It is absurd that this is our first encounter with French popular song; I can plead only a lack of space. Harry Fragson was the son of a French father and a Belgian mother, but he was born in Soho, and bilingualism aided his career considerably, since he was just as popular in Paris as London, and his parodies of the music-hall stars of each nation were warmly received across the Channel in the other. His biggest Anglophone hit was “Hello, Hello, Who’s Your Lady Friend,” a winking mockery of philandering husbands, but in France he’s best remembered for this rewrite of Irving Berlin’s “A Girl in Havana.” He would be dead before 1913 was out, shot by his paranoid, suicidal father, and the following year the troops of France would march to the front lines singing “Je connais une blonde” with the assurance of men who knew it would be over soon.

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10. Marcelly & Léo Daniderff: “Sur la Riviera”

The French Riviera had been the playground of the idle rich, the aristocracy, and—naturally—the ambitious and self-promoting entertainer since the middle of the 19th century; with its “health spas” that also happened to host high-stakes casinos, its resort towns full of intrigue, and its local Carnival customs as florid as any Latin nation’s, it was a favorite setting for fiction both popular (the pulp romances of E. Phillips Oppenheim) and highbrow (Henry James’ The Ambassadors), but it did not receive a populist theme song until 1913, when composer Léo Daniderff had the first of his many hits with “Sur la Riviera.” This recording teams him with music-hall and café singer Marcelly, and the music may be familiar to cinema buffs; but the lyrics, which put the Board-of-Tourism-approved singalong chorus in the mouth of a fancy-dress Pierrot, predict one of the favorite themes of the 1920s.

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11. Nellie Melba: “L'âme évaporée”

This history’s prejudice towards the new—towards the snap and crackle of popular music, of premieres and firsts and flings forth into the future—has meant that we have ignored the voice that was, more than any other, called the greatest in the first decade of the twentieth century (and in the last decade of the nineteenth). Australian soprano Nellie Melba was a superstar, a prima donna whose pure, agile voice was better suited to the seductiveness of Italian and French opera than to the oppressive weight of German; but her records, especially as recording improved and her voice aged, were nearly always of the classical canon rather than of new material. She was fifty-two when this record—of a Debussy composition as recent as 1891—was made, but fragments of her old tonal purity come down to us, and the melody’s gentle progressions point towards popular song some decades in the future.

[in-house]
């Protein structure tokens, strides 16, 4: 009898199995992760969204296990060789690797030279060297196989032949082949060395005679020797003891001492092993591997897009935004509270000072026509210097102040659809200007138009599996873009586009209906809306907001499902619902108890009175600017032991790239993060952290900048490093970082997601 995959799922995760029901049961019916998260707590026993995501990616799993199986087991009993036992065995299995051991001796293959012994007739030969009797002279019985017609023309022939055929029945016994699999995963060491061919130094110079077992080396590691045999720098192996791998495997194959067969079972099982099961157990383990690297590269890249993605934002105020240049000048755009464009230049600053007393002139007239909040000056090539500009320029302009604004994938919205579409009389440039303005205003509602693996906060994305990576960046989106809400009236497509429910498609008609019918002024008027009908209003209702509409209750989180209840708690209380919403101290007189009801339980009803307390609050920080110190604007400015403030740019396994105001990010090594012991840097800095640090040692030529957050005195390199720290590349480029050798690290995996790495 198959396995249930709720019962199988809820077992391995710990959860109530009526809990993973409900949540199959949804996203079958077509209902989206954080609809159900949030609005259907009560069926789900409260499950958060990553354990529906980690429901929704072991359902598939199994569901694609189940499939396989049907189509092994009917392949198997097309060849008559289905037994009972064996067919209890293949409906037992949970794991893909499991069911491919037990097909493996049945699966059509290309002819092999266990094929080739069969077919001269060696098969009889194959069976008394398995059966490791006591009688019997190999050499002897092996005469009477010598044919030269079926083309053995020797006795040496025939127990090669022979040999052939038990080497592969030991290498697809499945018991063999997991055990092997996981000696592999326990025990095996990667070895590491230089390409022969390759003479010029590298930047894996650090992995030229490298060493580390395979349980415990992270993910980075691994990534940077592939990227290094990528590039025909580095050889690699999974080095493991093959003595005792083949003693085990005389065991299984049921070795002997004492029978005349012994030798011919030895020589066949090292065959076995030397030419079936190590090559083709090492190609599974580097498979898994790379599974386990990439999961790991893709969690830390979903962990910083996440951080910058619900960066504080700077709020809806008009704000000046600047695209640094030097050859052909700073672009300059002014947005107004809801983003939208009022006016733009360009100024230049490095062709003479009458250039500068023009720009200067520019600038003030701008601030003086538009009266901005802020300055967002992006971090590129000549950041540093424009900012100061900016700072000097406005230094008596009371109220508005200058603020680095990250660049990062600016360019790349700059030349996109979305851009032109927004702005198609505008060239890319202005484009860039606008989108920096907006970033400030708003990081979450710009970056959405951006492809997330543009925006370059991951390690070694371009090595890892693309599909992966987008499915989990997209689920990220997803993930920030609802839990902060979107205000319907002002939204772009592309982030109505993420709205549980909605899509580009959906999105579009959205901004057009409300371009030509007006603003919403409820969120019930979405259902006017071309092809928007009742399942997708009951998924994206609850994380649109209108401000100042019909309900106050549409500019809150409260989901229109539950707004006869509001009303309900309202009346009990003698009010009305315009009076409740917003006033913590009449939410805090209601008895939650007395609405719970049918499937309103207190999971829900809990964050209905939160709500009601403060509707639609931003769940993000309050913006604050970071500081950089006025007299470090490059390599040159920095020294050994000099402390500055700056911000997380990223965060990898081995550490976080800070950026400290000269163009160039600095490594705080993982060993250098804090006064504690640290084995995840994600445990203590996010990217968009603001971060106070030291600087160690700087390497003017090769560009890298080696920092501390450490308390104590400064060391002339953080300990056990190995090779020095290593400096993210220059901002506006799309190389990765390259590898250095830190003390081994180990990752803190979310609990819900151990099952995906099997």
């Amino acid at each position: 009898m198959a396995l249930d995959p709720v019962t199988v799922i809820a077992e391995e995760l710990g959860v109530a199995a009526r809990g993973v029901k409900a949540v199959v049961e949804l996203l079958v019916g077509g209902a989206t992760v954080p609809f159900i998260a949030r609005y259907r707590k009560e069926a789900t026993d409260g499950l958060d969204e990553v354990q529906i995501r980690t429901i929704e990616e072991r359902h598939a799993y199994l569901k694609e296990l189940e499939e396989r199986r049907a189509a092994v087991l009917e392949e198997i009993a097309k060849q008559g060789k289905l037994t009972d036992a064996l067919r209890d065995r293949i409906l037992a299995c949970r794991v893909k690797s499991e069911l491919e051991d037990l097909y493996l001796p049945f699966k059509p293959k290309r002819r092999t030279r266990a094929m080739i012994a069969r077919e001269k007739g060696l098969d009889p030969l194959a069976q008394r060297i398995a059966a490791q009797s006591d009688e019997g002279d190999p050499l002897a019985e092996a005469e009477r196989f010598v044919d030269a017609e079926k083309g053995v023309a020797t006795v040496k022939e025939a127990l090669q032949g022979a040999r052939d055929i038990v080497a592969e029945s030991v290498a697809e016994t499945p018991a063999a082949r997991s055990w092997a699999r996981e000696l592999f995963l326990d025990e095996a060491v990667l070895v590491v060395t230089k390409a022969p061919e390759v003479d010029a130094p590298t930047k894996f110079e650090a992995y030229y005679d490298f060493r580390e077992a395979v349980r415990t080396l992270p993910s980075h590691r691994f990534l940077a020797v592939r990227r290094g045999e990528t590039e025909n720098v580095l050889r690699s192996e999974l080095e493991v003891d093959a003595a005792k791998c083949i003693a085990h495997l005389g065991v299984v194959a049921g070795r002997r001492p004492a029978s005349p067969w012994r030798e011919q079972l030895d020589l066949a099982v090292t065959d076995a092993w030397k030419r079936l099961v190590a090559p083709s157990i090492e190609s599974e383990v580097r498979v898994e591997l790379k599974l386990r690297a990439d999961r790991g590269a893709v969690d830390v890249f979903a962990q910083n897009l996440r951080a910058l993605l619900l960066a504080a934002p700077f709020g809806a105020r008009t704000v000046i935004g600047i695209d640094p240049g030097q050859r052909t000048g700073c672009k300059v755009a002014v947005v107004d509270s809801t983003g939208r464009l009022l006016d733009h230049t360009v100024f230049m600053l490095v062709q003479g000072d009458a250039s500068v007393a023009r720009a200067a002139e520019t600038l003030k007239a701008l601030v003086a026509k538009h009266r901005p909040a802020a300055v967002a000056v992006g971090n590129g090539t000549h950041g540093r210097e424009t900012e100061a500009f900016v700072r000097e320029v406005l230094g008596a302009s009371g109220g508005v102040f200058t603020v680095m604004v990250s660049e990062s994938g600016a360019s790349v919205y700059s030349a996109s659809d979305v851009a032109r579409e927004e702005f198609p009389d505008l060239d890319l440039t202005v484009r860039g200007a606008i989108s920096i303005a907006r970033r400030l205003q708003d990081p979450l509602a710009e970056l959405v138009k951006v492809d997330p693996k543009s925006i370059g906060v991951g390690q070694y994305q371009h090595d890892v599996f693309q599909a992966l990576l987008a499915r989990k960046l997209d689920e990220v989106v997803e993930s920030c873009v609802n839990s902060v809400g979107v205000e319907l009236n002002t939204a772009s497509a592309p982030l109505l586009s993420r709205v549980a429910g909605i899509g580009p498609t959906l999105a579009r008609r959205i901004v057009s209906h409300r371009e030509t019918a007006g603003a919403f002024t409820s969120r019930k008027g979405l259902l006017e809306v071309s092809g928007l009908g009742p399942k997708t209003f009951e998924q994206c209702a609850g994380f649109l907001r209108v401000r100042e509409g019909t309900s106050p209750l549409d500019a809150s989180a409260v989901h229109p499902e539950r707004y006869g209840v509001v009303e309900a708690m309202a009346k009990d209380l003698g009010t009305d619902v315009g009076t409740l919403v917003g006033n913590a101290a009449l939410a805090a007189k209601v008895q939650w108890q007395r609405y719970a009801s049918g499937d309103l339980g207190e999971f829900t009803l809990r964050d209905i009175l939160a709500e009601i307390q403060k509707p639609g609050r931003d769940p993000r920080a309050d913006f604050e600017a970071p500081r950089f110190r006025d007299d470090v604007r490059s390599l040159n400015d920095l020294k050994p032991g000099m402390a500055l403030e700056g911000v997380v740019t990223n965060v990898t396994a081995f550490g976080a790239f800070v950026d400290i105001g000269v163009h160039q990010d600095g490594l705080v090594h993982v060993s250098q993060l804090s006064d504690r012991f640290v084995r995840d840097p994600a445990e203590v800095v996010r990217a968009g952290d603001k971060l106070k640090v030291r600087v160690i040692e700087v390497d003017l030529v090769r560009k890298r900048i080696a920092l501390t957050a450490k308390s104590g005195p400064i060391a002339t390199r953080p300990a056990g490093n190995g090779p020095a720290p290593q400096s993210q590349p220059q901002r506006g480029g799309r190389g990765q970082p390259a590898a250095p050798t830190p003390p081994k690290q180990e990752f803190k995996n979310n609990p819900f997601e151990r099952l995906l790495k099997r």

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12. John McCormack: “Foggy Dew”

One of Melba’s favorite duet partners in the later years of her life—because he never upstaged her—was John McCormack, an Irish tenor who recorded prolifically and without much concern for the quality of the song. His voice was superbly matched to the limitations of the recording process, and he sang the classical canon, popular ditties, sentimental Irish weepies, and flag-waving humbug with the same booming regularity. The song had to be something special to get him to vary his approach, and “Foggy Dew,” an old Irish folk air (with new lyrics by the mysterious L. F. Milligan) was special: Spenser Clay’s tumbling piano meets McCormack’s solemn but sensitive rendition of the song, and the result is one of the first superb recordings of British folk song. The immensely popular McCormack was no folk singer—and folk purists to come would decry his academy-trained vocal—but he was unimpeachably Irish.

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13. Chauncey Olcott: “When Irish Eyes Are Smiling”

If there was such a thing as Irish minstrelsy (mickface, perhaps?) in turn-of-the-century American theater, Chancellor “Chauncey” Olcott was its signature performer and worldwide ambassador. Born in Buffalo, NY, he only knew Ireland as a family memory and a meal ticket: the mobs of immigrants hungry for a highly sentimental, soothing version of an identity that rejected the No Irish Need Apply signs in shop windows and simian caricatures in the popular press were devoted to him. “My Wild Irish Rose” was his big theatrical hit in 1899, and “When Irish Eyes Are Smiling” was his big theatrical hit in 1912, with music by the similarly populist Ernest Ball. With its broad “sures” and hyper-flattering sentiment it was sure to be a tremendous hit, and it was, so much so that the tune is still recognizable today. Beyond the identity politics and the faux-nationalism, that melody is indisputable.